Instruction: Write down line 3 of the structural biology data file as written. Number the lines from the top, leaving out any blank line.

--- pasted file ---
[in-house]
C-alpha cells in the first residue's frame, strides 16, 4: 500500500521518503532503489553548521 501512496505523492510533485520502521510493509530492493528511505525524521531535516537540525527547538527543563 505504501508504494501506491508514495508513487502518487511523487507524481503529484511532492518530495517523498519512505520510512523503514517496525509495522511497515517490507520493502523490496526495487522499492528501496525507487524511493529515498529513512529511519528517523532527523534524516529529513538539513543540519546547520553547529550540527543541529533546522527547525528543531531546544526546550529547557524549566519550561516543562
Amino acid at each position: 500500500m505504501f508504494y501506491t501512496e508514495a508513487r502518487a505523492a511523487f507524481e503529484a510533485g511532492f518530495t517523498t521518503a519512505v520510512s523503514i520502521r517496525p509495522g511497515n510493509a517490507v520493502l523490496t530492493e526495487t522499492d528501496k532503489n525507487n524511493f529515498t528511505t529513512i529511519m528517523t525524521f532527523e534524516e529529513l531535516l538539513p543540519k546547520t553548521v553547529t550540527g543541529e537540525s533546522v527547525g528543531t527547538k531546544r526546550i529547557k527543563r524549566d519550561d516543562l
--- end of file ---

Amino acid at each position: 500500500m505504501f508504494y501506491t501512496e508514495a508513487r502518487a505523492a511523487f507524481e503529484a510533485g511532492f518530495t517523498t521518503a519512505v520510512s523503514i520502521r517496525p509495522g511497515n510493509a517490507v520493502l523490496t530492493e526495487t522499492d528501496k532503489n525507487n524511493f529515498t528511505t529513512i529511519m528517523t525524521f532527523e534524516e529529513l531535516l538539513p543540519k546547520t553548521v553547529t550540527g543541529e537540525s533546522v527547525g528543531t527547538k531546544r526546550i529547557k527543563r524549566d519550561d516543562l